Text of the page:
method of achieving confidentiality in which sensitive information is hidden by embedding it in irrelevant data. See also steganography.

Concept

probably the first Microsoft Word macro virus, and certainly the first macro virus to be successful in the wild

confidentiality

the concept of holding sensitive data in confidence, limited to an appropriate set of individuals or organizations. Confidentiality is considered one of the three pillars of security.

configuration control

the process of controlling modifications to the system’s hardware, firmware, software, and documentation that provides sufficient assurance that the system is protected against the introduction of improper modifications prior to, during, and after system implementation. Compare configuration management.

configuration management

the management of security related features and assurances through control of changes made to a system’s configuration. Historically, this involved any changes to a system (see configuration control), but more recently it has been seen to involve configuration that is short of changes to the software (see change management).

confinement

the prevention of the leaking of sensitive data from a program

confinement channel

synonymous with covert channel. Archaic usage.

confinement property

see star property (*-property)

contamination

(1) the intermixing of data at different sensitivity and need-to-know levels. The lower level data is said to be contaminated by the higher level data; thus, the contaminating (higher level) data may not receive the required level of protection. (2) similarly for data of varying integrity or corruption

contingency plan

plan for emergency response, backup operations, and post-disaster recovery that will ensure the availability of critical resources and facilitate the continuity of operations in an emergency situation. May be synonymous with disaster plan and emergency plan, but most commonly held to be specifically related to information systems. See also disaster recovery plan and business continuity plan.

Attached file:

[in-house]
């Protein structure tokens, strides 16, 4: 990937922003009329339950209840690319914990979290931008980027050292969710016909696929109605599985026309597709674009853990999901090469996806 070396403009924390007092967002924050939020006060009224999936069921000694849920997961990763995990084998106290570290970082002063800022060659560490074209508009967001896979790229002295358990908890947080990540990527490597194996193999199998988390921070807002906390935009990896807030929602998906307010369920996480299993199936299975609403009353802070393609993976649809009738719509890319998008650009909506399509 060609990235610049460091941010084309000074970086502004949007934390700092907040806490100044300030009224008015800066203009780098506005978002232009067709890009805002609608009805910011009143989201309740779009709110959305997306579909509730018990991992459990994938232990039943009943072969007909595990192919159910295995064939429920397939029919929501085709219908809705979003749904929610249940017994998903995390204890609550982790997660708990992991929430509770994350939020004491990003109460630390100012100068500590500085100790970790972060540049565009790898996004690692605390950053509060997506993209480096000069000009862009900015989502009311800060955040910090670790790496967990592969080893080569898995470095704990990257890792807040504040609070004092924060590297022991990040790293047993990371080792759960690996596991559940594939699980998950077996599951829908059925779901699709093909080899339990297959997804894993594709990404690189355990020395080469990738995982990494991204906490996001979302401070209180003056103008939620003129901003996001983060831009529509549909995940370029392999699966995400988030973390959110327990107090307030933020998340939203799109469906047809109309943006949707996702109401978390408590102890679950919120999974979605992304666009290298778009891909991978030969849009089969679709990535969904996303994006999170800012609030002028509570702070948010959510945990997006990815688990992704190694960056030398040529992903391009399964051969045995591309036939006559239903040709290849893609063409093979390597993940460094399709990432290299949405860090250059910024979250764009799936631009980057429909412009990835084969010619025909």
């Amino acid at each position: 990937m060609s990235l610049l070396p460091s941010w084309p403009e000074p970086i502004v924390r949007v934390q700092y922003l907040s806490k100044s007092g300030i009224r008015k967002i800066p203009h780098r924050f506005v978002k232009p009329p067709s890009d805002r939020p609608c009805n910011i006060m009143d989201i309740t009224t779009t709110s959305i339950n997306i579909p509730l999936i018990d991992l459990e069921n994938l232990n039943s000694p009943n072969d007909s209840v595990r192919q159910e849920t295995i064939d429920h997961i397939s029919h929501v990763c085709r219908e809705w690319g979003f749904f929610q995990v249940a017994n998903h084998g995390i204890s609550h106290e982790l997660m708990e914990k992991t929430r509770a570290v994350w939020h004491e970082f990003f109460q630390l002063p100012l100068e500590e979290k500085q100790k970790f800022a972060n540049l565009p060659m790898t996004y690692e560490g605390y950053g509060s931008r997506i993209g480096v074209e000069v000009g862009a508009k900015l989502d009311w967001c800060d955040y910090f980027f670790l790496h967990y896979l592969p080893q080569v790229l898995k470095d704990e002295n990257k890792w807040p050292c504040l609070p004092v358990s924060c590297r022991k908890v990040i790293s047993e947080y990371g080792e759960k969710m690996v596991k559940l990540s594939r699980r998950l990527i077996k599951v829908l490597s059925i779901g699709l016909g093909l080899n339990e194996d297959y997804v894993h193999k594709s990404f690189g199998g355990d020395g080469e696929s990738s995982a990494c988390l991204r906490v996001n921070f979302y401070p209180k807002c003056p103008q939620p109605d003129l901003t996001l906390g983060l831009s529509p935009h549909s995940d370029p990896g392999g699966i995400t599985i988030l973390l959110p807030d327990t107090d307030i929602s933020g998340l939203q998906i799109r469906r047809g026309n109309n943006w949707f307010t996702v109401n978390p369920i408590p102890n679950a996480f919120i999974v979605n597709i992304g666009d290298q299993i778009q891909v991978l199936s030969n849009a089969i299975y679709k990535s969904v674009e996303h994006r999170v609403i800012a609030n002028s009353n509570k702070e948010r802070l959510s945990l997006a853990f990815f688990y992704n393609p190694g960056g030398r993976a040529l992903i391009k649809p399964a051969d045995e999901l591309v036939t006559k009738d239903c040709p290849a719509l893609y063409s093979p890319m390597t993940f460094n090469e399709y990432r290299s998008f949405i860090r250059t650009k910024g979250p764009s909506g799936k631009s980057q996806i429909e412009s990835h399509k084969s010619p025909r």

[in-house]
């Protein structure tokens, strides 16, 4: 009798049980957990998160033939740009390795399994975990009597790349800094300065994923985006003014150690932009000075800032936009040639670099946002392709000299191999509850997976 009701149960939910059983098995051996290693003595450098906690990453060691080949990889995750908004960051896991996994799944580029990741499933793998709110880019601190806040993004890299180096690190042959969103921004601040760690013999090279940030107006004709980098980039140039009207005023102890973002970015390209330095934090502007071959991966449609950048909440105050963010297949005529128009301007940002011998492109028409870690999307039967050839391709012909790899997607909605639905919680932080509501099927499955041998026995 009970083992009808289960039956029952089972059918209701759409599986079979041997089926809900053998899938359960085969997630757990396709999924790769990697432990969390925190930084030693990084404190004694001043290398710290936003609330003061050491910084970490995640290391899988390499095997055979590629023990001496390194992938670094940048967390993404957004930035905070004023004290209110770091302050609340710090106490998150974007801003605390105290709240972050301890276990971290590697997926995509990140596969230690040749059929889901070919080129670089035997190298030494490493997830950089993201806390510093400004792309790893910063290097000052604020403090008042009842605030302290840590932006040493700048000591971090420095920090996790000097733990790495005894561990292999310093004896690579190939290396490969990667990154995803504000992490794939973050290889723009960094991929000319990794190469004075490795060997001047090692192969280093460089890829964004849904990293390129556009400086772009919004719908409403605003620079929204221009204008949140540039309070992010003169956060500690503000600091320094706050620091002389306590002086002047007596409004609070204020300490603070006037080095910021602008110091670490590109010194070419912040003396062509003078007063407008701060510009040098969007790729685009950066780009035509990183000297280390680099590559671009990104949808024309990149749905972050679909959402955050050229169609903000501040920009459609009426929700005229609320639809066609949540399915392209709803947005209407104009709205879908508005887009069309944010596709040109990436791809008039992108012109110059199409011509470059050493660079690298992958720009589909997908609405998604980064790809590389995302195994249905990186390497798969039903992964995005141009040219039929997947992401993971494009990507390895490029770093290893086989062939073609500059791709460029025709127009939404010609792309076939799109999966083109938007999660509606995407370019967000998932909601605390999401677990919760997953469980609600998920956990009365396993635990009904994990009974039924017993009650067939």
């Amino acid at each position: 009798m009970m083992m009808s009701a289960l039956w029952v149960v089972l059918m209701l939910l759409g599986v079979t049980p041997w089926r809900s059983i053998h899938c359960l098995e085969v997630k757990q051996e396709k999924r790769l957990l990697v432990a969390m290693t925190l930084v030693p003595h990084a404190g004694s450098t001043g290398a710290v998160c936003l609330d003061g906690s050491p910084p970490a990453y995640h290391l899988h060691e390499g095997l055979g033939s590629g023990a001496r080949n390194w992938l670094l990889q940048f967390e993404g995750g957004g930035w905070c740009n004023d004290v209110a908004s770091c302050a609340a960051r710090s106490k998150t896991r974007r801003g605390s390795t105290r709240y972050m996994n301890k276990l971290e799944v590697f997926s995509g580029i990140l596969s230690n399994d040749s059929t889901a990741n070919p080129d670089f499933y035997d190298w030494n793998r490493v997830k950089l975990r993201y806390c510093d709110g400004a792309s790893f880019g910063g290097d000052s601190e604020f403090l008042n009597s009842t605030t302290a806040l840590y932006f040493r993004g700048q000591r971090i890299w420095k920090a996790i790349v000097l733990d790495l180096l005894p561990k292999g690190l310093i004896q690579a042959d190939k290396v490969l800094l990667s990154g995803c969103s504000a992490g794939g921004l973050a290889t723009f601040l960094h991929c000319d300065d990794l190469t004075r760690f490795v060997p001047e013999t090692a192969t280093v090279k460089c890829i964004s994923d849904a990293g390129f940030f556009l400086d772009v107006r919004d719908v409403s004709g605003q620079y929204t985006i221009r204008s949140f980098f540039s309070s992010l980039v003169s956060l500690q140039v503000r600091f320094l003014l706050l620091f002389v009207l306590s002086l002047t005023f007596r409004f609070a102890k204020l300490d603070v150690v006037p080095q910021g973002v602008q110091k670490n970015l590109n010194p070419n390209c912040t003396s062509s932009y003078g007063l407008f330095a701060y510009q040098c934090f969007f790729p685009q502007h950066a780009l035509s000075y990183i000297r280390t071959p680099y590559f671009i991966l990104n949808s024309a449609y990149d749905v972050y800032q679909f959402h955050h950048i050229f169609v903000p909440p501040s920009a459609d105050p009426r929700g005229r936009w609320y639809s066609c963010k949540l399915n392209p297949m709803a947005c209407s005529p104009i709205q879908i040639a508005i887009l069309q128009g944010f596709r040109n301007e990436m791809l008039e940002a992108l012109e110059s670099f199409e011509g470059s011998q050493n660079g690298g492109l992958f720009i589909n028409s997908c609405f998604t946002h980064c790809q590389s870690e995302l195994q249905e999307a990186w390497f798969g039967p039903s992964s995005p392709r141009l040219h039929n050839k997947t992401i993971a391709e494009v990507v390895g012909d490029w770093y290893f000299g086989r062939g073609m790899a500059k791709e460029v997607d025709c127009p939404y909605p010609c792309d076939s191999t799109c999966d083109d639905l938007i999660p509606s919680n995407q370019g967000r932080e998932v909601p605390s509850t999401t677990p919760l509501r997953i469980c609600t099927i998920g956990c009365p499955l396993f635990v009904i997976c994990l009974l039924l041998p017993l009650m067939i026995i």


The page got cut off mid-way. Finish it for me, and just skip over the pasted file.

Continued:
control zone

the space, expressed in feet of radius, surrounding equipment processing sensitive information, that is under sufficient (primarily) physical and (possibly) technical control to preclude an unauthorized entry or compromise

controlled access

see access control

controlled sharing

the condition that exists when access control is applied to all users and components of a system

controls

an important, but strangely ill-defined, area of security, very similar to safeguards and countermeasures, used to prevent failures of integrity, availability, and confidentiality. Controls are grouped and discussed in a number of not quite orthogonal ways. One way of dividing controls (sometimes referring to categories) examines administrative (policies, procedures, etc.), physical (locks, guards, etc.), and technical (encryption, network auditing, etc.) controls. Another way of classifying (sometimes referring to types) surveys preventative/preventive (deterring and blocking an event), detective (determining and investigating an event), corrective (restoring and recovering from an event), deterrent (increasing perceived risk to an attacker), recovery (restoring lost resources), and compensation (provision of redundancy or other means to counteract loss of resources) controls. Access control is considered a special case, but may also be considered preventative/preventive and technical controls. However, access controls could also be considered administrative and deterrent controls. As you can see, these divisions are not always clear.

cookie

(1) a small piece of data originally intended to maintain state between Web browser accesses to a site. (HTTP [HyperText Transfer Protocol] 1.0 did not provide for persistent connections.) Because the data is stored on the user’s computer, and because it is possible to store the data in such a way as to allow it to be world readable, careless setting of cookies, or the ubiquitous presence of an entity on many Web sites, may create a situation in which a user’s privacy is at risk. (2) the term has been used to indicate some form of authentication information or ticket, and is specifically used for a piece of data in the ISAKMP security association negotiation, but these usages are relatively rare